The Shepsky is a designer dog breed developed in the late 1990s, likely in North America. Breeders wanted to create a hybrid dog that had the strong work ethic and protective instincts of the German Shepherd along with the tireless energy and wolf-like appearance of the Siberian Husky.

The German Shepherd originated as a herding dog in Germany in the late 1800s. Valued for their intelligence, courage, and loyalty, German Shepherds went on to become popular police, military, and service dogs. Huskies were bred by the Chukchi people of Siberia to pull sleds over long distances. They were later brought to North America to participate in sled dog racing events.

By combining these two breeds, designers hoped to get the best of both worlds – an energetic working dog with an impressive coat. As demand grew for Shepsky puppies, more breeders began intentionally crossing German Shepherd and Siberian Husky dogs.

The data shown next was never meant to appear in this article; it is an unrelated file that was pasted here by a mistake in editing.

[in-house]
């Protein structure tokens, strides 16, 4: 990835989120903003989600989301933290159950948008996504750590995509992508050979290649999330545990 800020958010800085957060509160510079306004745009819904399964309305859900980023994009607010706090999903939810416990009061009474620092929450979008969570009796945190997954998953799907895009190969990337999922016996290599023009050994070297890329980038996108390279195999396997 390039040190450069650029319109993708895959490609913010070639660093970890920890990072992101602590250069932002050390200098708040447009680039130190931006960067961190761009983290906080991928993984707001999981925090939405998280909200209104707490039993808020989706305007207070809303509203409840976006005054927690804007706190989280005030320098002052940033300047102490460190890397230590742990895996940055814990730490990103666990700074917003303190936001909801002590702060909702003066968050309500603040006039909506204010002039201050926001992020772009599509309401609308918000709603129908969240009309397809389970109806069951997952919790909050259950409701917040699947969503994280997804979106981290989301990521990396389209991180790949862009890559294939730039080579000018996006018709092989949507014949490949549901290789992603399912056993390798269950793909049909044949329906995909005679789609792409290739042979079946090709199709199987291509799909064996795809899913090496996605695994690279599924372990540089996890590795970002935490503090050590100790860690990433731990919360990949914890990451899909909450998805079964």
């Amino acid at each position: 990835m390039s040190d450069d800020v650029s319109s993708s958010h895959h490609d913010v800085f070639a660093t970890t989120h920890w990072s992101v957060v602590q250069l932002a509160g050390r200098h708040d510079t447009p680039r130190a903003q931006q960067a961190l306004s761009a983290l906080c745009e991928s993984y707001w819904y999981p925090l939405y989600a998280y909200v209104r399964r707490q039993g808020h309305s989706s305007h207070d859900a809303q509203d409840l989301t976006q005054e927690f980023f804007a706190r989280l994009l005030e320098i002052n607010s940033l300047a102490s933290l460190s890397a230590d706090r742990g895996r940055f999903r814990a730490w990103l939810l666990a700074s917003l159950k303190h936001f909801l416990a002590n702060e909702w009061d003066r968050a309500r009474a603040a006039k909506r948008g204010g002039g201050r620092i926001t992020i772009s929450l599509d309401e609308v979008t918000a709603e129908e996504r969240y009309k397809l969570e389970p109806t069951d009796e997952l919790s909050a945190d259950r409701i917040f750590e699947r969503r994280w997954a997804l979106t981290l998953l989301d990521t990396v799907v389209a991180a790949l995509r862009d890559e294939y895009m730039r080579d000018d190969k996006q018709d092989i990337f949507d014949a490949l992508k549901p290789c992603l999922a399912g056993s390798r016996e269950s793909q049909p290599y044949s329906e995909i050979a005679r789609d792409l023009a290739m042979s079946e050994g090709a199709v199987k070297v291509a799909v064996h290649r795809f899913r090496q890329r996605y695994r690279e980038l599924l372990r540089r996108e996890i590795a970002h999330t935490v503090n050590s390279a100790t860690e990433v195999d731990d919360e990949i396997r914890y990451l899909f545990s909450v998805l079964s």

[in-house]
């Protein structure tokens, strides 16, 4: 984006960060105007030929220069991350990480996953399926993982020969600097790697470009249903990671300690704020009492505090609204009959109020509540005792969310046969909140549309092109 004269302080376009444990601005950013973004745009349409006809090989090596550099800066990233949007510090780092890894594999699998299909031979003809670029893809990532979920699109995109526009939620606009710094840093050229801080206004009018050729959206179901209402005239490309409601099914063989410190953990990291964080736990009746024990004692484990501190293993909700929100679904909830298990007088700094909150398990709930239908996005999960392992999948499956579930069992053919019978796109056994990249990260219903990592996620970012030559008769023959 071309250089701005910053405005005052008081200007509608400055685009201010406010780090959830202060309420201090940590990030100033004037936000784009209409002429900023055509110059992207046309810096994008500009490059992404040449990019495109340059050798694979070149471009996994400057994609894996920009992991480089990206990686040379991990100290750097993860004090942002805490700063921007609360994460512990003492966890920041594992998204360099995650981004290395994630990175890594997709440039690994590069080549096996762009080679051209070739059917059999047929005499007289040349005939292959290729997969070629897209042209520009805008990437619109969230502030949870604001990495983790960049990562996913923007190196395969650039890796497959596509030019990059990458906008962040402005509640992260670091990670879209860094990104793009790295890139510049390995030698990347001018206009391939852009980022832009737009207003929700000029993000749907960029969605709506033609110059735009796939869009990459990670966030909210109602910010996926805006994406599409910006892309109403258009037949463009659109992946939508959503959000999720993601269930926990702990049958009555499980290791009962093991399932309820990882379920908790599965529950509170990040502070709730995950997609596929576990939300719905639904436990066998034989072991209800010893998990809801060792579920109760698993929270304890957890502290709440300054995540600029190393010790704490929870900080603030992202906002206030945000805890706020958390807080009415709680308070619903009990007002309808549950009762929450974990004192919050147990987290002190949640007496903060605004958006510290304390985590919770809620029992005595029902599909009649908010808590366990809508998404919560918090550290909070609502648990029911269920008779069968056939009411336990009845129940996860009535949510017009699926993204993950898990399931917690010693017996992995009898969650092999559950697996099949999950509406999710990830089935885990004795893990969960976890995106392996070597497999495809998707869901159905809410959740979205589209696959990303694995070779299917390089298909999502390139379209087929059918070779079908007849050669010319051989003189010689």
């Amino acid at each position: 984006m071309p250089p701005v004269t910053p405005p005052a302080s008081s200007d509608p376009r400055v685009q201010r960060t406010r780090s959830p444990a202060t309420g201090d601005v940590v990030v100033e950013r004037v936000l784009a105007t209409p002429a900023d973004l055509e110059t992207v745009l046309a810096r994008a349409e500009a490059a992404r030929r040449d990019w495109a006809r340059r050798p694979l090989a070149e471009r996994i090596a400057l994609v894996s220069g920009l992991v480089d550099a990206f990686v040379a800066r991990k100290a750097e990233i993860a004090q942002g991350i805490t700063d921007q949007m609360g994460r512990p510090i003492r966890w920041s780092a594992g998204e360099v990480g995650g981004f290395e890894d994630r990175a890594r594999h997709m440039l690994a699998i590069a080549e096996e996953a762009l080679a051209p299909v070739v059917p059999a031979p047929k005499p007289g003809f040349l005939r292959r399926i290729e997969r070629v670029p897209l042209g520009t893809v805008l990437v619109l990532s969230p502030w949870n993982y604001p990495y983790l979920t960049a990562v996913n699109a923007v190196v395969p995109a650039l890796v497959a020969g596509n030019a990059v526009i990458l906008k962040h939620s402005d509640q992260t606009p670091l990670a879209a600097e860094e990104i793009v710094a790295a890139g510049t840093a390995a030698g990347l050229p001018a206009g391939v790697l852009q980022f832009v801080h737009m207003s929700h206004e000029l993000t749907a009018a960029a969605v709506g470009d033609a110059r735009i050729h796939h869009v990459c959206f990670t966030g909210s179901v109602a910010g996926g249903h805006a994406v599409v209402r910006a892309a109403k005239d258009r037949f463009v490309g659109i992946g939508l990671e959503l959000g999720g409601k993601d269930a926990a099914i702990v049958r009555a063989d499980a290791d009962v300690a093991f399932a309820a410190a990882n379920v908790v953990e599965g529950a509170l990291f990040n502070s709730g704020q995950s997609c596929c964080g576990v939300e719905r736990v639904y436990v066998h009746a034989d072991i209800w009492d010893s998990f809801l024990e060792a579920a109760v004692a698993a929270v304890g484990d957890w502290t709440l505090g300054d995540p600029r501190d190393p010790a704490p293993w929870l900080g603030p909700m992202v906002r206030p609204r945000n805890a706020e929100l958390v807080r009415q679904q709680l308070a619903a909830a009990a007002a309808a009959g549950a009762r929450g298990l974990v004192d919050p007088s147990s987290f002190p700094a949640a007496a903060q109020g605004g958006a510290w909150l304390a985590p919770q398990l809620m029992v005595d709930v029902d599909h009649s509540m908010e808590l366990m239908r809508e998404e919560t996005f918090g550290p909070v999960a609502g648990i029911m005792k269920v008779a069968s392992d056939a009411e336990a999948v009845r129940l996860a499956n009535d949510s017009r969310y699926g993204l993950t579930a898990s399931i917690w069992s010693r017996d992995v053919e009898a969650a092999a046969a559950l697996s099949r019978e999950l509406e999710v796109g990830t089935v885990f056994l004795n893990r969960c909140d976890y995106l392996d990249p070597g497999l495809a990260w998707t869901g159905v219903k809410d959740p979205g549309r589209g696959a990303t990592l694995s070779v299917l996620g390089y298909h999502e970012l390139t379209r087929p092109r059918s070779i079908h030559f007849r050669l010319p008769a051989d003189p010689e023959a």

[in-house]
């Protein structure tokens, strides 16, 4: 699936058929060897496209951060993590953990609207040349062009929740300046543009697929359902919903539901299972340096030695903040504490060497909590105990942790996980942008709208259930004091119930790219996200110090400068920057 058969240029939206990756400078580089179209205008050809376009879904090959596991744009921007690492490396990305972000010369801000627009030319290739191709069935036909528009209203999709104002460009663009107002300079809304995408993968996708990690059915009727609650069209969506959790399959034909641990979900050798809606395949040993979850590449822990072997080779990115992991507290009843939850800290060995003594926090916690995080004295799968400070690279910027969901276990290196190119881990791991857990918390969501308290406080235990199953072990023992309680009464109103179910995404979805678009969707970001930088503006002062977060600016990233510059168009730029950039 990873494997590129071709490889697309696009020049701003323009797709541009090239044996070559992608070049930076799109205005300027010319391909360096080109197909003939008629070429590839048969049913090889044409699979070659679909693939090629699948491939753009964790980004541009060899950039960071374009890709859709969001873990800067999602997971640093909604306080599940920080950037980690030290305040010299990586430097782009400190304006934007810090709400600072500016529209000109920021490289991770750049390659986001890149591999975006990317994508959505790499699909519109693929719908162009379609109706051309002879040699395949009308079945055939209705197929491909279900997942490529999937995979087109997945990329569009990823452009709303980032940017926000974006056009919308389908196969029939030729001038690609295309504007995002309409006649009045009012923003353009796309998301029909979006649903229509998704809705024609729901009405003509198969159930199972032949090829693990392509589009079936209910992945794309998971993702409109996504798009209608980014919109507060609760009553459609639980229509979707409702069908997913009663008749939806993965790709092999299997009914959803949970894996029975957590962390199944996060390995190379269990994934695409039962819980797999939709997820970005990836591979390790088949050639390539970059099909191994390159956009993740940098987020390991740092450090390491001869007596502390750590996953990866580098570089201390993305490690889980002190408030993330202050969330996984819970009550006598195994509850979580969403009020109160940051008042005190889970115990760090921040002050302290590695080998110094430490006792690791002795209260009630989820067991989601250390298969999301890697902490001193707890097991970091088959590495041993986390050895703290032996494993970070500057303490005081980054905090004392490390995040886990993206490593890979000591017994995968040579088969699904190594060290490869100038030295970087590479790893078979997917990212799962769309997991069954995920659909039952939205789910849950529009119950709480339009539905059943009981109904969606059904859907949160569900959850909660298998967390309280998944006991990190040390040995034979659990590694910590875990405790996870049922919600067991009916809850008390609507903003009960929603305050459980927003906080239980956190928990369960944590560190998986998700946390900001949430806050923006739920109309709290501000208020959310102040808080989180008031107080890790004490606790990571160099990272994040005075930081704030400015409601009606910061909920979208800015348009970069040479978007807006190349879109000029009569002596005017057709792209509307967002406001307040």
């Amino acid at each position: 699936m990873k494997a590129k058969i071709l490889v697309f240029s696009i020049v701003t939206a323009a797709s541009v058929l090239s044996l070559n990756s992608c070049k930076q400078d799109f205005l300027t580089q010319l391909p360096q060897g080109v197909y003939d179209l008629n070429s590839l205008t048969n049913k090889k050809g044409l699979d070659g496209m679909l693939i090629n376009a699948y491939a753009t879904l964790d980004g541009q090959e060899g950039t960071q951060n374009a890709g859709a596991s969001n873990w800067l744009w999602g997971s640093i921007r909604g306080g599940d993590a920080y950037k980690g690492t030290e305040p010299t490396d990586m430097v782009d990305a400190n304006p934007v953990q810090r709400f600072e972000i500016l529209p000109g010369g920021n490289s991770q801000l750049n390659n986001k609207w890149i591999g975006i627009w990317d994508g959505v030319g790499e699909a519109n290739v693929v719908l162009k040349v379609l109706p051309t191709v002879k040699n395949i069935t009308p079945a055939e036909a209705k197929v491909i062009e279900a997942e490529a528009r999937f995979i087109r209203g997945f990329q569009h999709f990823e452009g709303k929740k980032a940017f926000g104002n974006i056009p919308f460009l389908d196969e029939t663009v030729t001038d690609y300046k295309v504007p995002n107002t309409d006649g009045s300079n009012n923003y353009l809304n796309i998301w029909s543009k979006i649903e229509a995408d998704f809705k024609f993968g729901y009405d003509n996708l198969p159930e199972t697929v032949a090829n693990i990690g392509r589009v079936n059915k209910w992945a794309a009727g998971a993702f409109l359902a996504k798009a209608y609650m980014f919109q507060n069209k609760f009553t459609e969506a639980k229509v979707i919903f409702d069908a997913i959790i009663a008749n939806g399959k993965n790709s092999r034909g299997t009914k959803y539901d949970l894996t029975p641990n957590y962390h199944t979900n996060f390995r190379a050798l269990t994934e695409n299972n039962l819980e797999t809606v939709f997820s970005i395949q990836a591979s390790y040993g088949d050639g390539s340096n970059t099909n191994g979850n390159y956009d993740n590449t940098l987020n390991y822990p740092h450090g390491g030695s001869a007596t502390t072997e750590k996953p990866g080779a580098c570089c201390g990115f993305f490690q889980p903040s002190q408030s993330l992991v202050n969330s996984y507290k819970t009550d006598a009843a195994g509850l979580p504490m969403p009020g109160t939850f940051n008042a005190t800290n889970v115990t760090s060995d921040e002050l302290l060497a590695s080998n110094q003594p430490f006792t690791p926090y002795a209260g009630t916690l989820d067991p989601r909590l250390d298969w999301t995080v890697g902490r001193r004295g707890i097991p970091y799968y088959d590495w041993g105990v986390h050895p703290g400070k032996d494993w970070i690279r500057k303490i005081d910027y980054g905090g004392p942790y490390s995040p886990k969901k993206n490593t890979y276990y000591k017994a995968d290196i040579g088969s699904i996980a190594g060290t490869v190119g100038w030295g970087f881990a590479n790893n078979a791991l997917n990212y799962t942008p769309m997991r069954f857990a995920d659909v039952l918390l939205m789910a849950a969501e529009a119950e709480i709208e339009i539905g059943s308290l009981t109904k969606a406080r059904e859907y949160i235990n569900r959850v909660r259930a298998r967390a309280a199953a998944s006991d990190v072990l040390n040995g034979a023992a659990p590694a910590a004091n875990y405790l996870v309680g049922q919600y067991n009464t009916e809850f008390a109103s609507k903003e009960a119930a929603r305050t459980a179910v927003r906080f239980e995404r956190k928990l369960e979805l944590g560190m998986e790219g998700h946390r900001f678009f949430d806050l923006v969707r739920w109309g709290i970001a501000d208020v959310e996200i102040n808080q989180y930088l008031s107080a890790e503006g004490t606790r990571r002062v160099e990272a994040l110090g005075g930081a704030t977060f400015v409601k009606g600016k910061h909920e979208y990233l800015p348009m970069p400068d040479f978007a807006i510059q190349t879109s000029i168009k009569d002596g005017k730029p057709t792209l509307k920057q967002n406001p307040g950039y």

Today, the Shepsky is recognized by some minor kennel clubs but is not eligible for registration with major breed registries like the AKC. Those interested in a Shepsky puppy should be sure to find a responsible breeder who health tests their breeding dogs.

Appearance of Shepskies

The Shepsky is a medium to large dog, ranging in height from 20 to 25 inches at the shoulder. Weights typically fall between 45 to 88 pounds.

These hybrids have a sturdy, athletic build. They often resemble Siberian Huskies but with the broader head, more upright ears, and black “saddle” markings of a German Shepherd.